http://www.ikea.com/ca/en/catalog/products/80102919

  80. I made my own spice rack. I was so inspired by your idea. Thanks so much!

  81. Thanks to your blog I, too, made a magnetic spice rack. I am so glad I used the Kamenstein spice tins. Question – after a year have you had any problems with rust? Also, I put salt in one of them – not sure if that will cause the tin to deteriorate or not. Finally, I used round, clear labels for my tins, as I thought they showed off the spices more. Anyway, great ideas and insight! I really appreciated your information. For now I have the tins on my refrigerator because we have a very small kitchen. Having my spices organized has made cooking so much easier and fun – before I could never find anything! Thanks again ~Laurie

  82. […] Spice Rack 2.0 [vaughn austin] OUTSOURCERS: Buy an expensive spice rack that may not suit your specific needs.INSOURCERS: Determine  your exact needs, then build a custom design that improves your workflow.  Feel rewarded knowing that you brainstormed and executed a custom solution! […]

  83. Staples has the magnetic jars for 99 cents (they have the labeler too!!)
    Such a good buy.

  84. Splendid just what I need in my kitchen. Perfect. I like to put ginger powder in my coffee ace. When I get my new kitch I am going to have a set of these

  85. Great idea overall and for the tip on where to find the tins! I really like the idea of having the hot stuff colored red. The labeler that you use, and many other similar ones, have different colored label tape that you can buy in addition to the plain white. So, even if you can’t find red tins, you could still use red-on-white text or a red background label to suit the same purpose.

  86. I love this! I’m planning on setting one of these up as a gift for fiance (he saw Alton’s, and decided one day he’d have one). My problem: I can’t find the magnetic containers (3oz, preferably) with a solid lid. I know he won’t like the clear lids. Suggestions?

  87. So glad I got to read your post about your progress of updating your spice collections! I’ve just finished re-organize my spice jars yesterday! Mine was just simply in a drawer as I’m petite and I can’t reach any higher than the first shelf of my kitchen cabinet! My boyfriend thought I was crazy spending hours/ days thinking and re-evaluating on how best to organize my spices. I’ll let him read your post to understand how important it is to organize spices!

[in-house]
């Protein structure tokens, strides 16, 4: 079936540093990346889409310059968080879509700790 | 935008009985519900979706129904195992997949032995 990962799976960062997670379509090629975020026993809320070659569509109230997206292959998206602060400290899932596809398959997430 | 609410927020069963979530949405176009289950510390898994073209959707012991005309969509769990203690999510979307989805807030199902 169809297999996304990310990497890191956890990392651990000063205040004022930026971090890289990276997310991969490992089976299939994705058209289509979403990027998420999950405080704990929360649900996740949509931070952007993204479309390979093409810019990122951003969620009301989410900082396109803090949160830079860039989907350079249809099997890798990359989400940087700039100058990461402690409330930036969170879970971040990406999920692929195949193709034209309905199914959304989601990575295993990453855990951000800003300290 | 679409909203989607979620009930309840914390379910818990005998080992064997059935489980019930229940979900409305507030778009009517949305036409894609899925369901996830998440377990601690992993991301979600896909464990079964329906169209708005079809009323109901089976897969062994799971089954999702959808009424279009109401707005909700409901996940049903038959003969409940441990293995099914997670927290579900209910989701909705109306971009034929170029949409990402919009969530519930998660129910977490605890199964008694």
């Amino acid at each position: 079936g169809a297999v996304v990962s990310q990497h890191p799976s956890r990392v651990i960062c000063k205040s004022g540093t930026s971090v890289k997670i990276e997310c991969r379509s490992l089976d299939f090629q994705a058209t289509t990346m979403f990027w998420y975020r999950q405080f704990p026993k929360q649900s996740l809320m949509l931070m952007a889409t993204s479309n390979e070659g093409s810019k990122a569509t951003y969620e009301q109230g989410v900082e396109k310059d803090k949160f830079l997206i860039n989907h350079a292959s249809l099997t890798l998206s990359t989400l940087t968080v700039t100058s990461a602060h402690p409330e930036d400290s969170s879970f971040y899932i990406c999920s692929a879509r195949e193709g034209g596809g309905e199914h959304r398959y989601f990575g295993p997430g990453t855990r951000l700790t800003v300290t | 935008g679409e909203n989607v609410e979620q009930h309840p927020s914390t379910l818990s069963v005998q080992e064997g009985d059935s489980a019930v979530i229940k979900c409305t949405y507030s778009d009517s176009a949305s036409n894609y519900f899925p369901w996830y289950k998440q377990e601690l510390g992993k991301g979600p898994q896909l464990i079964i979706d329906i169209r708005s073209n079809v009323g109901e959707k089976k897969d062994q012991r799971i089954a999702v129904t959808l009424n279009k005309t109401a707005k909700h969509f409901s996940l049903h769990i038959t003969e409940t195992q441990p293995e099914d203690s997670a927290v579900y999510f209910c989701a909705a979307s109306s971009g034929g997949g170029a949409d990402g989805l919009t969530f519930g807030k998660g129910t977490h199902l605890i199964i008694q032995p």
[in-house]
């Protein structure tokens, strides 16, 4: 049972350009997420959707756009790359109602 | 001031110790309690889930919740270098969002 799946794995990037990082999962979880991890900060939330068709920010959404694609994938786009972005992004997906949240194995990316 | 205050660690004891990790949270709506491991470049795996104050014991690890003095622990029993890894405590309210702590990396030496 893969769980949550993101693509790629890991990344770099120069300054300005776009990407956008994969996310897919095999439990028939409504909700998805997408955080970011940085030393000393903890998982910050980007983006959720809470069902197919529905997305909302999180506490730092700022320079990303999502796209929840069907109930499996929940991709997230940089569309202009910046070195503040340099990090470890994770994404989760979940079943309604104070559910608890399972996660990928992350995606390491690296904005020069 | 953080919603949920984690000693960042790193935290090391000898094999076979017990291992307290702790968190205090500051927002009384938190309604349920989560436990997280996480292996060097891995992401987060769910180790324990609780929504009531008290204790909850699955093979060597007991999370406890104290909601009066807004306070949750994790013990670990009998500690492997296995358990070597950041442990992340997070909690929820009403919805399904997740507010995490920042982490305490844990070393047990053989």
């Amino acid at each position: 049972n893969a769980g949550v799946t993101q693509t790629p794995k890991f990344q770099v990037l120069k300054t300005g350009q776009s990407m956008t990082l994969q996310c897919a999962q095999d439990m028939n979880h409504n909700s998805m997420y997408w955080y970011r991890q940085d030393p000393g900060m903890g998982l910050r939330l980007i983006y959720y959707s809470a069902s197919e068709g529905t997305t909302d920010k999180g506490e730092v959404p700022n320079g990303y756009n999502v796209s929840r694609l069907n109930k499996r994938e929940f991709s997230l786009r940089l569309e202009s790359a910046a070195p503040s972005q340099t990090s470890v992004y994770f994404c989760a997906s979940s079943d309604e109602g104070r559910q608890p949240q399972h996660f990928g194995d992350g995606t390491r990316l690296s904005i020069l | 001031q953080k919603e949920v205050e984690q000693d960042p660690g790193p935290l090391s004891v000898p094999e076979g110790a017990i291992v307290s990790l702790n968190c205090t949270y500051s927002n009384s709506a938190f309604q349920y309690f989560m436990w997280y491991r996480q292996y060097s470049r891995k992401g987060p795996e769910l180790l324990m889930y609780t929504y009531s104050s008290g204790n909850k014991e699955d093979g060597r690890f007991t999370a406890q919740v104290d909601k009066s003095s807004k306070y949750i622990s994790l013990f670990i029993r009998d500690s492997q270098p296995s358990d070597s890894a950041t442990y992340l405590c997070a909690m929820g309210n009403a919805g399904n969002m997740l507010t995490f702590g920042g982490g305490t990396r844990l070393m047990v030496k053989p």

Thanks for posting!

  88. […] I must make myself this spice rack after we move. […]

  89. I also built your first spice rack, right down to ordering the same watch-makers tins. They didn’t hold together quite so well, the magnets sometime came off, and I too have built a similar creation on my wall. I used some magnetic strips I purchased at Ikea (~$3 a piece) and those same tins from Bed Bath and Beyond.

    I don’t have a picture of mine, but I think your first spice rack idea has inspired a lot of us to come up with similar methods also.

    Great job, love the way it looks.

  90. […] when we move in the near future, I’m ripping off  this beautiful concept of spice storage.  Each spice is in its own labeled magnetic container, held […]

  91. I received these from my mom, I had seen them at Meijers for around 3 for 3 if i recall. You should check it out. Great ideas. Gotta go with the labeler. Great idea as some of my spices are very rare.
    Thanks

  92. You can save a lot of money off of this project by getting your canisters and the magnetic board for $12 at Ikea. Also, I would just use a Sharpie (preferably silver) on the canister instead of buying a labelmaker.
    http://www.ikea.com/us/en/catalog/products/30159442 and http://www.ikea.com/us/en/catalog/products/80102919

  93. This looks awesome! I’ve been toying around with some ideas for a spice rack, and I think I’ll copy yours. : ) My only question is about the holes in the canisters — is this impacting your spice quality/shelf life? I was under the impression that many spices should be stored air tight.

  94. Absolutely Awesome!

  95. I’ve been looking at a bunch of different websites to determine the best DYI magnetic spice rack project for my space and level of craftiness…this was by far the best idea I found. Longest part is putting the spices in all the jars! LOVE IT! Thanks so much, I never would have thought of a dry-erase board!